Los Angeles Lakers point guard Steve Nash was officially ruled out for the remainder of the season on Thursday, a move that will undoubtedly reignite the conversation surrounding the future Hall of Famer's future.
Mike Bresnahan of the Los Angeles Times provides a statement from Lakers head coach Mike D'Antoni:
Nash, 40, played in only 10 games this season while dealing with numerous injuries tied to nerve damage suffered when he broke his leg in 2012-13. He has been dealing with issues with his back, leg and multiple other maladies since signing with the Lakers before last season, playing in just a total of 60 games with the team.
Nash most recently returned to the lineup for a four-game stretch in early February, but let the team's Feb. 11 loss to the Utah Jazz early and has not returned. D'Antoni indicated on Mar. 3 that he didn't expect Nash to return this season, but would not go as far as to rule him out entirely:
The decision to pull the plug now is far from unexpected. The Lakers are competing more for pingpong balls in the lottery at this point than wins, and are working on developing multiple young pieces. Kendall Marshall has stepped into the starting lineup and provided a spark as a passer, while youngsters like Kent Bazemore have also gotten ample playing time.
With Kobe Bryant also on the sidelines, Nash's usefulness for the rest of the season was minimal from a team standpoint.
As for Nash, though, one has to wonder whether he'll ever step on an NBA floor again. He has one season remaining on his contract at $9.7 million and has indicated he would like to return if the Lakers will have him. However, it's unclear what the team's ultimate plan is for now.
The NBA's collective bargaining agreement allows for teams to release players and stretch their cap it over multiple seasons, the so-called stretch provision. If the Lakers release Nash between July 1 and Aug. 31, Nash's cap hold would be a third of that $9.7 million over each of the next three years. It's an obvious consideration for general manager Mitch Kupchak and the franchise, as Los Angeles is unlikely to want to go through a second straight downtrodden season.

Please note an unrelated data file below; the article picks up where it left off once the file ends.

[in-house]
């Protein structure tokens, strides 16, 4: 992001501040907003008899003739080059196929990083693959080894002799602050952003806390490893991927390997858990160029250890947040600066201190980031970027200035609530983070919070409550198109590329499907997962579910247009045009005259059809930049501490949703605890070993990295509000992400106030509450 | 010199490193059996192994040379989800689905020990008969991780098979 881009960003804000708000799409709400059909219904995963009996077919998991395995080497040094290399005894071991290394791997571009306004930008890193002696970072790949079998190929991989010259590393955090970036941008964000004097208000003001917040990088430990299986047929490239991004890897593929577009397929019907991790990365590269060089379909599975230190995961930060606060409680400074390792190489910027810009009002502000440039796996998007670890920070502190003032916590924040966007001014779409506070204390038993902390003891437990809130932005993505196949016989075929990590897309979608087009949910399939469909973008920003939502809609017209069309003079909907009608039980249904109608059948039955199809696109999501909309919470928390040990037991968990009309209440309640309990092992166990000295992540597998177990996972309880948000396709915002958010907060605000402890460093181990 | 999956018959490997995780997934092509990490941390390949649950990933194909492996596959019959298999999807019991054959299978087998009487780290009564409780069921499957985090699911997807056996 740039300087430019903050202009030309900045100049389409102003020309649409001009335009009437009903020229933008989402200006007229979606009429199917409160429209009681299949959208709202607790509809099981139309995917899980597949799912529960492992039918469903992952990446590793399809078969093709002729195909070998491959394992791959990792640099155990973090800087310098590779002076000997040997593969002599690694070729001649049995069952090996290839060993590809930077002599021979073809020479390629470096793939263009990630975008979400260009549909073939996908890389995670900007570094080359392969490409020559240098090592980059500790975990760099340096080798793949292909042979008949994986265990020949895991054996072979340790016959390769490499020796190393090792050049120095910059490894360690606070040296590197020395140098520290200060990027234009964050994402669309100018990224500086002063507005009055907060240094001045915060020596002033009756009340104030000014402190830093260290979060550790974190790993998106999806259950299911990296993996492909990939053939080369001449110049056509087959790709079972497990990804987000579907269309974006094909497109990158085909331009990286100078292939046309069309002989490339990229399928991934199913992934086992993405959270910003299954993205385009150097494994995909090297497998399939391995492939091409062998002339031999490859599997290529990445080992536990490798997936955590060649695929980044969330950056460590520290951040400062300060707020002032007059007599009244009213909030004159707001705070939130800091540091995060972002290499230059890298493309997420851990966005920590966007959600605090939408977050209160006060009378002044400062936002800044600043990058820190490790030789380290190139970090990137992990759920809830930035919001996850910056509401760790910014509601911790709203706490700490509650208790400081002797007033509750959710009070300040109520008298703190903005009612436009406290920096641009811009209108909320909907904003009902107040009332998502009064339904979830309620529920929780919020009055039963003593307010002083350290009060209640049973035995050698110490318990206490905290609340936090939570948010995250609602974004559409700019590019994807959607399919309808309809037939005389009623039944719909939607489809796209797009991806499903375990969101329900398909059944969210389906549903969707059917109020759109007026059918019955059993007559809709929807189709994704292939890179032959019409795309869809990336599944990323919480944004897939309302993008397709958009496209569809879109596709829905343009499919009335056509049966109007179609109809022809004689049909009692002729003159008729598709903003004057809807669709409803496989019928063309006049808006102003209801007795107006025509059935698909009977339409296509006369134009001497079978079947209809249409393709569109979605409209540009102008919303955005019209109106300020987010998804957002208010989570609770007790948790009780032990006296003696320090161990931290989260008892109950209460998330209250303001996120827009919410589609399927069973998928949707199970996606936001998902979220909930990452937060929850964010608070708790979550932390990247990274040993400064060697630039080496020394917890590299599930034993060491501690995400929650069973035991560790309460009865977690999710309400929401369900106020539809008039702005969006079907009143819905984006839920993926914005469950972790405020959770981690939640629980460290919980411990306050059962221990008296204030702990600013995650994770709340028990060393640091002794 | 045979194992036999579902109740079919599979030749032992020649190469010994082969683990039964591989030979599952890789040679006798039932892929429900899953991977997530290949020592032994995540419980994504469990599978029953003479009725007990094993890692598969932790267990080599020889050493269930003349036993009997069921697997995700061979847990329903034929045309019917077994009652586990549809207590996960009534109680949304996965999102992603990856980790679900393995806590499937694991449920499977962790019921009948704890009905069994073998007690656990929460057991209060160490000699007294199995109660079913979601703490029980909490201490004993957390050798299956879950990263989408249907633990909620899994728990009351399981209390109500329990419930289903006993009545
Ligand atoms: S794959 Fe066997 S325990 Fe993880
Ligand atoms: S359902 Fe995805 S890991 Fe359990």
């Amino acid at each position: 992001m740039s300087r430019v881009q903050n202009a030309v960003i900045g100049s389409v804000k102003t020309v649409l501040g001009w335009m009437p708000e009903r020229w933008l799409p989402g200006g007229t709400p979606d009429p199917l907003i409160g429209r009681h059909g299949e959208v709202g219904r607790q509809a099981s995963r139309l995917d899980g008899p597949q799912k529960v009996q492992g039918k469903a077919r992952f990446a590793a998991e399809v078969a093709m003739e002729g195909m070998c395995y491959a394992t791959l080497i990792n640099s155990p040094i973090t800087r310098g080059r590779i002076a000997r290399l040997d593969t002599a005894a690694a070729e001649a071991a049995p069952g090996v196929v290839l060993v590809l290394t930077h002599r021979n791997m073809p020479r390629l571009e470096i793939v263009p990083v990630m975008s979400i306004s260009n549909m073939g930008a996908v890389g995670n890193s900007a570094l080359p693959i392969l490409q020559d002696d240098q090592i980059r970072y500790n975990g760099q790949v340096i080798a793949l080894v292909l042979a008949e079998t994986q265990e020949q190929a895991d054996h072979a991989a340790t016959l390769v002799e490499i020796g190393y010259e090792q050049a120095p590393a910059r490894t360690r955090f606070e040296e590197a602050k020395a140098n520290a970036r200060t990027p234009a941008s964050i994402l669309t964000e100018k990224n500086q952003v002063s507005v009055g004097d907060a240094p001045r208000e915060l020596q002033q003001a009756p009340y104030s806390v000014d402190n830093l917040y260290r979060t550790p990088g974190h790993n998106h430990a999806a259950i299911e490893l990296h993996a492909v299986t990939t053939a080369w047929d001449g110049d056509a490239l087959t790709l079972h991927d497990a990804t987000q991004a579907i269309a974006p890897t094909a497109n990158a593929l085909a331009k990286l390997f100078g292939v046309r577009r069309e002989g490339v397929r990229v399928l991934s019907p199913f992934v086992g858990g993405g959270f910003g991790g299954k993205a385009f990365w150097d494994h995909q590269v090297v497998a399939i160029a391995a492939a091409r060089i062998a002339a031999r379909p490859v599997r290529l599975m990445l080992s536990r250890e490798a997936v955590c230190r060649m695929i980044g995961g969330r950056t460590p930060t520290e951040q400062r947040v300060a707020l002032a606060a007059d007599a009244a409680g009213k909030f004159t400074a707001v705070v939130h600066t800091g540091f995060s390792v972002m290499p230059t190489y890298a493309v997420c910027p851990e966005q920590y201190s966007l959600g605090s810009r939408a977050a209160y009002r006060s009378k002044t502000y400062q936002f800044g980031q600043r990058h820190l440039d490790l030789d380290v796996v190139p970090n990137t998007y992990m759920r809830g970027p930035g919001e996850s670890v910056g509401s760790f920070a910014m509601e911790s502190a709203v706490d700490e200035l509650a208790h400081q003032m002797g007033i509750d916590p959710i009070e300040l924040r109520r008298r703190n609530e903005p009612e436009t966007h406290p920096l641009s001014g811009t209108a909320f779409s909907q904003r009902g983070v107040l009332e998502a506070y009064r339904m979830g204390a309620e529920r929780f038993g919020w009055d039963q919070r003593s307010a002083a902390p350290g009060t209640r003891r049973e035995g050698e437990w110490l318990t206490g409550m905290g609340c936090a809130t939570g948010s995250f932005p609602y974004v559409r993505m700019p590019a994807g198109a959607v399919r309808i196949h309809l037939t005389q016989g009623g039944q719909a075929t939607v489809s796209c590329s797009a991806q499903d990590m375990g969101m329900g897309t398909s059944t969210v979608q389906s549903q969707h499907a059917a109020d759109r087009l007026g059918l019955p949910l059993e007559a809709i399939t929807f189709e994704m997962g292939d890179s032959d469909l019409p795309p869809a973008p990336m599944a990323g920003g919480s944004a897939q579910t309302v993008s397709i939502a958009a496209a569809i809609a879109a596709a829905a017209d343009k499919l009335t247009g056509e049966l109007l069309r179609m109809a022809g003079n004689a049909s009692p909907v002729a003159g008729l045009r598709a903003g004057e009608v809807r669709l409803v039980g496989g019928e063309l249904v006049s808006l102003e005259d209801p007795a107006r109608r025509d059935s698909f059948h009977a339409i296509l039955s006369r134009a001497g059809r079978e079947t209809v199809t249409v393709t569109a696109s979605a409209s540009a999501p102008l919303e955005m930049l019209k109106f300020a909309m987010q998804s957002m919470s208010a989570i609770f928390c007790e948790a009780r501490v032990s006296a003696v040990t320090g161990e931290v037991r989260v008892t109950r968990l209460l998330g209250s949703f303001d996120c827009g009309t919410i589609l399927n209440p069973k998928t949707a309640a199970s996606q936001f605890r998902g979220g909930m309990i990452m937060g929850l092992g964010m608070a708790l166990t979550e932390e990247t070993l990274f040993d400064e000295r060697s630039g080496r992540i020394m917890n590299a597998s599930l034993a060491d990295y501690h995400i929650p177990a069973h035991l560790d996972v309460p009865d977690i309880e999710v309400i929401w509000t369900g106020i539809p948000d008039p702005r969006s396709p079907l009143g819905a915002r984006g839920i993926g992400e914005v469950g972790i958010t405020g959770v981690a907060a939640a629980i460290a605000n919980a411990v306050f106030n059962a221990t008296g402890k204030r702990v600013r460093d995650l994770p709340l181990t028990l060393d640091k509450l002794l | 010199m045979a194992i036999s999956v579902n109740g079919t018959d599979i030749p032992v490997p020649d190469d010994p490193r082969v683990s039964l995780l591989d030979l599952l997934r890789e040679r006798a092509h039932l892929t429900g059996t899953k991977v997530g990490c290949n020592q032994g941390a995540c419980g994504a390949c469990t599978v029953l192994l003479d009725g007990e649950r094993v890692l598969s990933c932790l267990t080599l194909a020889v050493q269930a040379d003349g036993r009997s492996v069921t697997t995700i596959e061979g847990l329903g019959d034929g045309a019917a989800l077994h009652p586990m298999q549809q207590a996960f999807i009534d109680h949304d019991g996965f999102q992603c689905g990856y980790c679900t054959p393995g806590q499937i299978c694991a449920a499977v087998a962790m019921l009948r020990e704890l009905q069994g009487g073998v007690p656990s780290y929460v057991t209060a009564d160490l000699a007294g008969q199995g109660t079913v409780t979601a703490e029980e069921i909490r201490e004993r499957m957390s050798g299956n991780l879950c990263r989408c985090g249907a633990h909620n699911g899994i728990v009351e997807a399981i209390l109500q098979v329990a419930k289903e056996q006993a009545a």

Nash gets paid the $9.7 million regardless, and he would be free to sign with another team in free agency. But he's given no indication he plans on doing so. In an ongoing documentary series chronicling his season on Grantland, Nash indicated he would retire if the Lakers released him.
"If the Lakers release me this summer this is it," Nash said. "You know, I finally got my kids here in L.A., I'm not going to move them again, and I'm not going to be without them for another year. So, it's either back with the Lakers next year or I'm done."
Of course, one could easily point out there is another franchise that occupies the same building as the Lakers. It's unclear whether the Clippers would have interest in bringing Nash in as a role player behind Chris Paul (and vice versa), but he's an upgrade over Darren Collison—even in this dilapidated state. Assuming the Lakers use the stretch provision, the Clippers and Nash should at least explore the possibility.
For now, the future is entirely uncertain. Nash is one of the best offensive point guards in league history, so it would almost be a shame to see him go out like this. Too often we discuss the end of great players' careers with melancholy, wondering what could have been had they walked away at the right time. Willie Mays will always have his Mets seasons, and Michael Jordan his Wizards years (which weren't as bad as people make them out to be, but whatever).
Is Steve Nash, Lakers the next to join that list? We'll find out soon. But what's certain is that his season is over before it ever really got the chance to begin.
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